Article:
On the last sunny Saturday morning of November, five intrepid art-loving students and two professors piled into a van to go see some big names in artâ€”and I mean big. So big, in fact, that they literally can't fit inside a museum. I'm talking about the gigantic creations that dot the landscape at Storm King Art Center, a five hundred-acre sculpture park in the Hudson Valley about an hour from Manhattan. Organized by Laura Gilroy '11, the trip was one of about three cultural excursions a year funded by the John B. Hurford '60 Humanities Center's Dialogues on Art program. The program brings together groups of students and faculty for visits to exhibitions, performances and screenings in the greater Philadelphia area and allows them to continue their conversations over dinner.
Gilroy, an upstate New York native, read that the art center was celebrating its 50th anniversary this year and applied for HHC funding to visit it. Going along with Gilroy on the trip were Hannah Garner '12, Rachel Cholst '11, Tom Apicella '12, and myself, Ellen Freeman '11. Also part of the group were Visiting Assistant Professor of Fine arts and Mellon Postdoctoral Fellow John Muse, and Assistant Professor of Chemistry Joshua Schrier.
From any vantage point at Storm King we could see sculptures rising strangely in the distance like grasshopper oil rigs or pagan monuments. The clear sky and late autumn leaves provided a backdrop unparalleled by the plain white walls of a traditional museum. In fact, breaking the 'rules' of art-viewing seemed what the place was all about; we were encouraged to leave the paths and cross the expanses of lawns, wild meadows and woods to get up close to the sculpturesâ€”even if it resulted in a few muddy feet. The one rule they do enforce at Storm King, though, is "No Climbing," which professor John Muse discovered the hard way. He ascended a 1971 piece by Robert Grosvenorâ€”a long, steel balancing beam of sorts with ramps at either end which practically begged to be climbed onâ€”and swiftly attracted the attention of a guard who threatened to throw all of us out. (Ok, I might have been right behind him on the ramp.) Luckily, though, the authorities let us trek on to take in the rest of the fantastic and varied sculptures until, tired from all the walking, we stretched out on the grass under Mark di Suvero's vast construction of pendulous steel beams called Pyramidian.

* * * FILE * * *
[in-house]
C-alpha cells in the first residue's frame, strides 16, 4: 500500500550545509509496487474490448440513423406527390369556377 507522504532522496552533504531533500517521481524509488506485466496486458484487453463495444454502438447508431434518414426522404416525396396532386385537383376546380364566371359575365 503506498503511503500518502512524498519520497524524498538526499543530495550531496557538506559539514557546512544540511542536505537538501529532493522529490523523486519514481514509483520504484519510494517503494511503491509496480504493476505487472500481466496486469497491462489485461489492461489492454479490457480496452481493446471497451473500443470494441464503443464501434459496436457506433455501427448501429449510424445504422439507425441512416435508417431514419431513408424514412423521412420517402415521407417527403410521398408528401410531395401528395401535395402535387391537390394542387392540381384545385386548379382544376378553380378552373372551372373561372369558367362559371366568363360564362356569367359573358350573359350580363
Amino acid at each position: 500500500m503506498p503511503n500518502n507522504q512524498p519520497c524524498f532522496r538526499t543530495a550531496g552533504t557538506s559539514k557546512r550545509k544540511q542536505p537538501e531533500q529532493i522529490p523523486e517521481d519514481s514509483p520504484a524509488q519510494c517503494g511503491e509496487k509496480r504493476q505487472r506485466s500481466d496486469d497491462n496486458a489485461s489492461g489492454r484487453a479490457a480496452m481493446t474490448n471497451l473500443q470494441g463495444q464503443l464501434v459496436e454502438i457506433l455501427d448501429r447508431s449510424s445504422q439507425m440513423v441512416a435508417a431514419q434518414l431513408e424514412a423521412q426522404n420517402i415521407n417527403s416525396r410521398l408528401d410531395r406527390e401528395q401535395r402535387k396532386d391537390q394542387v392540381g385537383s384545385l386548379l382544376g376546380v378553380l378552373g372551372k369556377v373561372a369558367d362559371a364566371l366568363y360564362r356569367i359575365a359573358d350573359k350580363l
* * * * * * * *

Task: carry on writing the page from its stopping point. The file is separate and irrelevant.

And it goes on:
Dialogues on Art trips are designed to bring students and faculty together to inspire interdisciplinary conversations about contemporary cultural events, and our post-trip discussion at Ekta Indian restaurant in Bryn Mawr was just that. Over tandoori lamb and eggplant masala, the group, which included chemistry, history, anthropology and comparative literature majors, chatted about the unique way the sculptures at Storm King work with the elements and engage with their natural surroundings. Everyone had their favorite, but agreed-upon highlights included a mile-long winding stone wall by land artist Andy Goldsworthy, a cube by Menashe Kadishman that created the optical illusion of being suspended in midair, sheets of steel that sliced through the hillside by the famous sculptor Richard Serra, and even a chair made out of welded-together JFK haf dollar coins by an artist named Johnny Swing.
--Ellen Freeman '11